RSV: Should I be concerned?

What is RSV?

Respiratory syncytial virus, or RSV, is a common respiratory virus that usually causes mild, cold-like symptoms. If you have ever had a cold, you may have had RSV!  Most people with RSV have symptoms like runny nose and cough and recover in a week or two. RSV can cause breathing problems for some infants. However, most babies who have RSV experience a cold with no complications. Testing for RSV is not helpful because there rarely isn’t any treatment needed other than supportive care.

As with any respiratory illness, we advise monitoring breathing and keeping kids hydrated. Watching for changes in behavior, sleepiness or breathing with their belly in and out would be concerning signs.

Why are there so many cases of RSV?

We have always had RSV cases this time of year.  However, with mask-wearing and physical distancing for COVID-19, there were fewer cases of RSV in 2020.  Once safety measures relaxed with the arrival of COVID-19 vaccines, a rise in RSV cases began in spring 2021. The spread of RSV and other seasonal respiratory illnesses like influenza (flu) has also started earlier than usual this year. Therefore, it is important to get your flu vaccine if you haven’t already!

What are the symptoms of RSV?

  • Fever
  • Cough, congestion
  • Fussiness with poor feeding
  • Fast breathing
  • Flaring of the nostrils
  • Head bobbing breathing
  • Rhythmic grunting during breathing
  • Belly breathing, tugging between the ribs and/or lower neck
  • Wheezing

How do I know if my child is having “uncomfortable breathing”?

  • Chest wall retractions happen when a child must use muscles between the ribs or in the neck to breathe. It is a sign that your child is having to work harder than normal to breathe.
  • Watch your child's rib cage as they inhale. If you see it "caving in" and forming an upside-down "V" shape under the neck, then they are working too hard.
  • In older kids, they may have trouble speaking, coughing nonstop or wheezing that you can hear.
  • [Signs of RSV in babies YouTube Video]

Is testing for RSV helpful?

  • No. Testing for RSV is not helpful because there isn’t any treatment needed other than supportive care.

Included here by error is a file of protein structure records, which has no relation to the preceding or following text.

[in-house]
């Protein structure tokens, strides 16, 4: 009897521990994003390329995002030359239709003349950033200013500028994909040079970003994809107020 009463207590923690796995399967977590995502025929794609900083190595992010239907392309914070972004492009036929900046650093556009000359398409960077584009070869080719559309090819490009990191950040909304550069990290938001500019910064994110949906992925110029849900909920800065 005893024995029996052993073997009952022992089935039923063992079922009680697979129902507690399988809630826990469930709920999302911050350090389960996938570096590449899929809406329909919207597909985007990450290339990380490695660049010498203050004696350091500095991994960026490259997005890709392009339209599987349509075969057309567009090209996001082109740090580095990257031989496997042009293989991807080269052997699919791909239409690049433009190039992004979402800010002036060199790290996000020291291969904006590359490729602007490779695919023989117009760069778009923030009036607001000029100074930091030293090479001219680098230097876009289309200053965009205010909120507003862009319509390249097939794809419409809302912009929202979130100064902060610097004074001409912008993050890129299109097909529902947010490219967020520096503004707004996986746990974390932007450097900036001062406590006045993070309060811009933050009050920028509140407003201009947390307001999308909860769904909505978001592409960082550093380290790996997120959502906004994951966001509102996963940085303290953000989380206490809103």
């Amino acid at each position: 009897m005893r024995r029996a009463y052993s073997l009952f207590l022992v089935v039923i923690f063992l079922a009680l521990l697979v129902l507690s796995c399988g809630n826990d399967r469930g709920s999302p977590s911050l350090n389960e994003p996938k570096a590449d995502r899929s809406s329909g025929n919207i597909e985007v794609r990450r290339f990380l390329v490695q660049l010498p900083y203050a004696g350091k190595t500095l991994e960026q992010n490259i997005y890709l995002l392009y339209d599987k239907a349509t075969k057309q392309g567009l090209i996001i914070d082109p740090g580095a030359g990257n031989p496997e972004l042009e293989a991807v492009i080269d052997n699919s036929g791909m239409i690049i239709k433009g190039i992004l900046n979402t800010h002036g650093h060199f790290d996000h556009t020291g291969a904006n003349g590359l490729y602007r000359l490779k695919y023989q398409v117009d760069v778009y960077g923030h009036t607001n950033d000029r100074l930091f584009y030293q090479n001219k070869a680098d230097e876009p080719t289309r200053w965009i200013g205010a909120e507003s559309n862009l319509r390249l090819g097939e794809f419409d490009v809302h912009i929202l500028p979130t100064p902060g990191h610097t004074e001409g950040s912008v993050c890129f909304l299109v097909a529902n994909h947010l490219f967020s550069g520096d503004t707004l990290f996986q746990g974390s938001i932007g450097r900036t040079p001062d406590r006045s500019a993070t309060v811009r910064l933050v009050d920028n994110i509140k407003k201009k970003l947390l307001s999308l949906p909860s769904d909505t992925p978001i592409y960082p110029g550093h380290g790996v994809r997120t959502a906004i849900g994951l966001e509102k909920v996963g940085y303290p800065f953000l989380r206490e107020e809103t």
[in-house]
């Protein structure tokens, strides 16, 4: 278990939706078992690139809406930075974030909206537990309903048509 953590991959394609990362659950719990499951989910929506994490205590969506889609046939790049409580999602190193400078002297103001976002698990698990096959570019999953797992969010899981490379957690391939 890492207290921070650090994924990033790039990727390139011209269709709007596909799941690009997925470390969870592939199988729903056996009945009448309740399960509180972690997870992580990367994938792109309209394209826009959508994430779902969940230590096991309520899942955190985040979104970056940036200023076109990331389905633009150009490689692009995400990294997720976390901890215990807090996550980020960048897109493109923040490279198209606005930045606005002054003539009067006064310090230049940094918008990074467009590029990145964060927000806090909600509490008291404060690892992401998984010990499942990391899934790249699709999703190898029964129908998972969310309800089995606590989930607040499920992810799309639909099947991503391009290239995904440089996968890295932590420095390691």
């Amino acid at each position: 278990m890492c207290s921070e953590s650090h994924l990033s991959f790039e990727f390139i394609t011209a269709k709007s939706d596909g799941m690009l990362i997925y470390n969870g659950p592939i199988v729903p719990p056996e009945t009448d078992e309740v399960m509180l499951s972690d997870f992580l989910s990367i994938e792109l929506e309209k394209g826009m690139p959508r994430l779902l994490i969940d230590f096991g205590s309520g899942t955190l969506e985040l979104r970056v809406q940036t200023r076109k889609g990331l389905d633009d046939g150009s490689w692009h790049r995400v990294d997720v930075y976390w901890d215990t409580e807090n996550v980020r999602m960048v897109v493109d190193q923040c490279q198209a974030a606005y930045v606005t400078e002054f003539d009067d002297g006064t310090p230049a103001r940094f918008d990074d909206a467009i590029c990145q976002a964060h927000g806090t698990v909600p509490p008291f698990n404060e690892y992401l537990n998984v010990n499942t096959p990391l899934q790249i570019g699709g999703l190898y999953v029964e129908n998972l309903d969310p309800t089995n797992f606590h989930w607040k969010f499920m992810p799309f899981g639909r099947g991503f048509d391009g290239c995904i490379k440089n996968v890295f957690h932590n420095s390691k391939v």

• There are no medications to treat RSV or shorten the course of illness.
  • As with any respiratory illness, we advise monitoring breathing and keeping kids hydrated.  Concerning signs to monitor in any child with cold symptoms regardless of RSV or not would be monitoring for changes in behavior, sleepiness, not eating well, wheezing or breathing with their belly in and out.
  • RSV symptoms are typically at their worst on days 3 through 5 of illness. Fortunately, almost all children recover from an RSV infection on their own. Only 3% of children with RSV will require a hospital stay.

Call your pediatrician right away if your child has any:

  • Symptoms of dehydration
  • Pauses or difficulty breathing
  • Gray or blue color to tongue, lips or skin
  • Significantly decreased activity and alertness
  • Symptoms that worsen or do not start to improve after 7 days
  • A fever (100.4°F or higher) if they are younger than 3 months of age (12 weeks).
  • Poor sleep or fussiness, chest pain, ear tugging or ear drainage
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Our phone lines are busy with questions, so we appreciate your patience during this busy sick season when you call our practices. If your call is not an emergency and you just have a question, feel free to send us a MyChart message and we will respond within 48 hours. 

Is RSV contagious?  When can my child go back to school or daycare?

  • RSV spreads just like a common-cold virus―from one person to another. Symptoms can appear with a few days of encountering someone who is sick.
  • If they have RSV or even if a health care provider suspects it is RSV even with no testing done, children can go back to school or daycare once they are starting to feel better and they have no fever for 24 hours.
  • There is no test needed for RSV for patients to return to daycare.
  • Keep in mind, children and adults can get RSV multiple times–even during a single season. Often, however, repeat infections are less severe than the first one.

What can you do to help your child feel better?

There is no cure for RSV and medications, like steroids and antibiotics, do not help with RSV because it is a virus. 

To help your child feel more comfortable, begin by doing what you would for any bad cold:

  • Nasal saline with gentle suctioning to allow easier breathing and feeding.
  • Giving a bath a couple times a day to clear out all the mucus
  • Cool-mist humidifier to help break up mucus and allow easier breathing.
  • Fluids and frequent feedings. Make sure your child is staying hydrated. Infants with a common cold may feed more slowly or not feel like eating, because they are having trouble breathing. Try to suction baby's nose before attempting to breast or bottle-feed. DO NOT supplement water for babies under 6 months old, but may use Pedialyte instead. 
  • Acetaminophen or ibuprofen (if older than 6 months) to help with fevers. Always avoid aspirin and cough and cold medications in younger children.

How can you protect your child from RSV?

Wash your hands! Just as you would to prevent germs at any time, use soap and water and scrub for at least 20 seconds. Remind children to practice good hand hygiene all through the year.

Stay well and wash your hands often!

Read more from the American Academy of Pediatrics

The information contained on this Web site should not be used as a substitute for the medical care and advice of your pediatrician. There may be variations in treatment that your pediatrician may recommend based on individual facts and circumstances.